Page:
Write-in candidate Gina Capone is challenging incumbent Kathy Bryant in the Marion County Commission District 2 race. Here is what voters need to know about the candidates as they prepare for Election Day on Nov. 8.
Capone, 64, is a Virginia native who grew up in Annandale, Virginia, which is outside of Washington, D.C., and moved to Ocala in July 2021. She attended Northern Virginia Community College, Virginia Tech and Skidmore College for her undergraduate education and has a master’s degree in English from Salisbury University.
She has owned numerous businesses. She was a part owner of the Potomac Horse Center and owned a horse riding school called the Dressage Centre, which she closed in 1998. Capone started an informational business completing title work for real estate clients and currently works in this field.
She is a non-affiliated voter and candidate and wants to change the way people vote, she said.
“I feel like there’s a political machine,” Capone said. “I’m not part of it because I don’t want to be.”
She is encouraging people to vote for the person with “a pure heart not by being a politician but by serving the people.”
Bryant was born and raised in Marion County. The 53-year-old has lived in Marion County all her life and raised her children in the county.
She has a high school diploma, and after she graduated she started a career owning different small businesses. Bryant and her husband currently own Aire Supply, LLC in Ocala, which is a heating and air conditioning equipment distribution company.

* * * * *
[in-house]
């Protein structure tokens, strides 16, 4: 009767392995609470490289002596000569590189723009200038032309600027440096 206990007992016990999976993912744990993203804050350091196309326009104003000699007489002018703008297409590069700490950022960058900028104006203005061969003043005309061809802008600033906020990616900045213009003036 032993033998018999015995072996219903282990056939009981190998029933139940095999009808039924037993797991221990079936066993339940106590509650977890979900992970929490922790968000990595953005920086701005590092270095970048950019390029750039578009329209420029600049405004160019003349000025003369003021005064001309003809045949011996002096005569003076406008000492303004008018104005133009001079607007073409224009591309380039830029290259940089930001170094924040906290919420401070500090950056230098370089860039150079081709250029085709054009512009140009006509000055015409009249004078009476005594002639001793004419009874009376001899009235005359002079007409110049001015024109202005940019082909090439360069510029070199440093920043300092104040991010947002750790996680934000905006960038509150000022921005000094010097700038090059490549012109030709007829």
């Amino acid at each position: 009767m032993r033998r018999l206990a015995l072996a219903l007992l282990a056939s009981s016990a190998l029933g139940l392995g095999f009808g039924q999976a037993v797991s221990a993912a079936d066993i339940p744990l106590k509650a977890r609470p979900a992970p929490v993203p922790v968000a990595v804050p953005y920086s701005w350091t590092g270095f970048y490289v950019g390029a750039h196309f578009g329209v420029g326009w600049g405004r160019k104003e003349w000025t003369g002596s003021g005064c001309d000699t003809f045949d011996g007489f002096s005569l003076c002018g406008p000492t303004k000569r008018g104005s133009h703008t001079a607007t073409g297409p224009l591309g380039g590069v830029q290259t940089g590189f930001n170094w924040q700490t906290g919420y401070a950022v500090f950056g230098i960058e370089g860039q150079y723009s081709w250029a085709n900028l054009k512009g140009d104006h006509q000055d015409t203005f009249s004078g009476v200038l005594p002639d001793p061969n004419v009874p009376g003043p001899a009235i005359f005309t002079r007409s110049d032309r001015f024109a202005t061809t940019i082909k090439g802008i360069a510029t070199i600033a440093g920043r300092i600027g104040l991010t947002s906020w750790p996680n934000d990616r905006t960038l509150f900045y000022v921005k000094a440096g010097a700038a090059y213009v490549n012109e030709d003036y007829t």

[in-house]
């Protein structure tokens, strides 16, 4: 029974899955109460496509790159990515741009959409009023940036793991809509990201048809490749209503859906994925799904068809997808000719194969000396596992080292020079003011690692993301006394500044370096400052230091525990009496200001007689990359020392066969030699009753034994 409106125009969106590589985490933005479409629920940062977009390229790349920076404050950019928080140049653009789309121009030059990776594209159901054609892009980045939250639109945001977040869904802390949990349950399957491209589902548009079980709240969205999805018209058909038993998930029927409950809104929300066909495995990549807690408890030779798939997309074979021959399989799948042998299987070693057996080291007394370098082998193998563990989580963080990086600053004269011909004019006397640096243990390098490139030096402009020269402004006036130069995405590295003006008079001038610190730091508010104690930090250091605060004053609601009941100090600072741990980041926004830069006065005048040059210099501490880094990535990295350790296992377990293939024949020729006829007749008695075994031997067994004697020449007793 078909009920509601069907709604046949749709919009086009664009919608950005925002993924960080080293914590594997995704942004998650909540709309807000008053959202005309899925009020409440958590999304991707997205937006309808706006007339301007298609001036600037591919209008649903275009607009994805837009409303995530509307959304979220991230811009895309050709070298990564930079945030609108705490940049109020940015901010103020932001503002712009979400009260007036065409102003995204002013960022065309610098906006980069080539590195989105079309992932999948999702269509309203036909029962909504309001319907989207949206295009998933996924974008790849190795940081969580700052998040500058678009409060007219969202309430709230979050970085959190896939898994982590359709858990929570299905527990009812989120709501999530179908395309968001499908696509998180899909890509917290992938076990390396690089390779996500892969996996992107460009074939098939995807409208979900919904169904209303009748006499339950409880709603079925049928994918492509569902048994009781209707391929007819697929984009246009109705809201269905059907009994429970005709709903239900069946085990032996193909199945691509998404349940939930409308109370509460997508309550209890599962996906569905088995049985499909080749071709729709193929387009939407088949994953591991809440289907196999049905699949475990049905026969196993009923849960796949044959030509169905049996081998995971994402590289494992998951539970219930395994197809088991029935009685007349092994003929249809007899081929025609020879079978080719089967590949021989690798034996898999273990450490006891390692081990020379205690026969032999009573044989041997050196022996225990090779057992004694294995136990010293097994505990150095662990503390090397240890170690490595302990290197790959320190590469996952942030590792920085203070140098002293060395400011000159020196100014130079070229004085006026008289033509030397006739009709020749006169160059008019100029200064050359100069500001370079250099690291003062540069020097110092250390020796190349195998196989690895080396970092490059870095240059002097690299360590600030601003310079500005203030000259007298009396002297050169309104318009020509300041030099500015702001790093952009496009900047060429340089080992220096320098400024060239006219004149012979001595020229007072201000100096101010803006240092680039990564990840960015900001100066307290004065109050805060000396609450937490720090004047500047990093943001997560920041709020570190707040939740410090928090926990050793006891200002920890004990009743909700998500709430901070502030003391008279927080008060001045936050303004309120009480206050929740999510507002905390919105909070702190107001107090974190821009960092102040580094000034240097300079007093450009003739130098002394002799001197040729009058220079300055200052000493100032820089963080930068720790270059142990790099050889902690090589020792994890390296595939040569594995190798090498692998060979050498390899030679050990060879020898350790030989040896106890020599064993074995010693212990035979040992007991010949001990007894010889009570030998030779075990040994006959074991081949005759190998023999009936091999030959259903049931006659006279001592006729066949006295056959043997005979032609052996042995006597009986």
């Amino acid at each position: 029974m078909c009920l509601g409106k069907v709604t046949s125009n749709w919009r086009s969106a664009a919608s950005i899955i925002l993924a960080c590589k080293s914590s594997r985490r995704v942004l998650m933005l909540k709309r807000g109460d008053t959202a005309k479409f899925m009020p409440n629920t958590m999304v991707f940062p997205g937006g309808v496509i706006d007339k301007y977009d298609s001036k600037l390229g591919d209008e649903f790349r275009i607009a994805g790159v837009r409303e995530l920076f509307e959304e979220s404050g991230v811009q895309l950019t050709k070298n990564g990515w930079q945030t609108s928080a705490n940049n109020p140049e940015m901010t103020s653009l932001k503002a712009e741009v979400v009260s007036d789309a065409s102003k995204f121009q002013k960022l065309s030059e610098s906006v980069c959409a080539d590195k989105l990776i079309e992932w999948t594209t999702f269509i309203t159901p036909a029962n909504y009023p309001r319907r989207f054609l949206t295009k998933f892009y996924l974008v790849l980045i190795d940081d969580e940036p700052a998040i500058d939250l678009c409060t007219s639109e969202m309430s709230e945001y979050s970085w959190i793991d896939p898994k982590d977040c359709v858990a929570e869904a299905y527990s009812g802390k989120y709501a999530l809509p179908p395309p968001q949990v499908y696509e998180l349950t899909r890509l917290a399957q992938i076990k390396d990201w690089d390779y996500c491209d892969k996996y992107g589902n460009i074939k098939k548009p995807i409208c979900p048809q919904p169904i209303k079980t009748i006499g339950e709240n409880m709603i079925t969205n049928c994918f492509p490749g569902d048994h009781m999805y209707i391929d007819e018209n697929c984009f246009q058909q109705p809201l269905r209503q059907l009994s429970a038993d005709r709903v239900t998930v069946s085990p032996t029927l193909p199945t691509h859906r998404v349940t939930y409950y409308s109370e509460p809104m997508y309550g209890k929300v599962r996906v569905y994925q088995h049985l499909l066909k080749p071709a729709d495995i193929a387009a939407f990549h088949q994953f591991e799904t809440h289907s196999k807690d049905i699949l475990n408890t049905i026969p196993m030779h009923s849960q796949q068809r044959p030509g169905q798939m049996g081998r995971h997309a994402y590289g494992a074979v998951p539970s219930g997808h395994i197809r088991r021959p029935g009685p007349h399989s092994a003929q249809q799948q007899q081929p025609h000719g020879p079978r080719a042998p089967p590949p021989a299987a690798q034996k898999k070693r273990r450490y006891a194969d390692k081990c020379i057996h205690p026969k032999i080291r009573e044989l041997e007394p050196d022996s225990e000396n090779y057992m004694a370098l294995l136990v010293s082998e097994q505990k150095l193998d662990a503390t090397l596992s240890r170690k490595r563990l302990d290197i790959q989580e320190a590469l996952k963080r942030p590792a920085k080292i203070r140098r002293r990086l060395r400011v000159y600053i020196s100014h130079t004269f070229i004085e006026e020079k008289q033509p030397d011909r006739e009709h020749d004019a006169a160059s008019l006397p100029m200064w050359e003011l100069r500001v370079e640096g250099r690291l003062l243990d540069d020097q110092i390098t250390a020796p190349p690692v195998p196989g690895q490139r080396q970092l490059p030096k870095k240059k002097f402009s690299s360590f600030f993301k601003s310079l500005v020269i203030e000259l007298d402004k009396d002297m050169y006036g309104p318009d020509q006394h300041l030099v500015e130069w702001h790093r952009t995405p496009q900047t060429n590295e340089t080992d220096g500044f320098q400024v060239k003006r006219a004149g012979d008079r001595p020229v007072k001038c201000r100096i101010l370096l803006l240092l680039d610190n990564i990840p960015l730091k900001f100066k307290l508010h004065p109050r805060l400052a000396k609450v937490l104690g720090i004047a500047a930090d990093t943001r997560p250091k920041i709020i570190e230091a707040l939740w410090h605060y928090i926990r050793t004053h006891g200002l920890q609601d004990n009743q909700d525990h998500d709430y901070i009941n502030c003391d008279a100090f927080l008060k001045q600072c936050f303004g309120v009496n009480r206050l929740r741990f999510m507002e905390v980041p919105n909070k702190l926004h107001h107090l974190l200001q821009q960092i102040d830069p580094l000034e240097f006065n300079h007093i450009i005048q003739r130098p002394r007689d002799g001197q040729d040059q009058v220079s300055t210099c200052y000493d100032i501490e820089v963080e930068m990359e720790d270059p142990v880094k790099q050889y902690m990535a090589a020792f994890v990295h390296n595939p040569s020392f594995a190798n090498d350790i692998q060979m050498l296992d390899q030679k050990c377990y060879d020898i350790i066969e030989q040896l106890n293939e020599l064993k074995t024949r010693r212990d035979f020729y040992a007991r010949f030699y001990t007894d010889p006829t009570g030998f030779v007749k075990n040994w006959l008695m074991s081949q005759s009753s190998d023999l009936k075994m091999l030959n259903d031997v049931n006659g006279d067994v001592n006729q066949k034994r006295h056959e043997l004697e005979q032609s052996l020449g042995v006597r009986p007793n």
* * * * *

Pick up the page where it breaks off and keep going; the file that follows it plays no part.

Bryant was elected to the District 2 seat in 2010. The effects of the recession from 2007 to 2009 were her motivation to run, she said.
“We were one of the hardest hit counties in the state of Florida in the Great Recession,” Bryant said. “When I ran in 2010, I ran on diversifying our economic base.”
She calls herself the “common sense conservation” because when she makes a decision she uses a common sense approach, and she is a Republican, she said.
“I look at the financial impacts of a decision and evaluate it meticulously,” she said.
Some of her accomplishments during her time as commissioner include investing in the creation of distribution centers in Ocala for companies like FedEx, which opened in 2016, and Chewy, which opened in 2014, and giving first responders a salary increase because of the decline of workers in the field.
While Capone has a long list of issues she wants to tackle as a commissioner, one of them is specifically aimed at Bryant.
She wants to establish term limits and referendums, she said. This will allow for the residents of the county to have more of a say in decisions made, Capone said.
But most of her issues revolve around development. She is passionate about conserving the land in the county, she said.
“People come through here because they love the trees, rivers, canoeing and lakes,” she said. “But they’re all filthy.”
If elected, Capone wants to limit new development within boundaries that don’t encroach onto land for farming and agriculture, she said.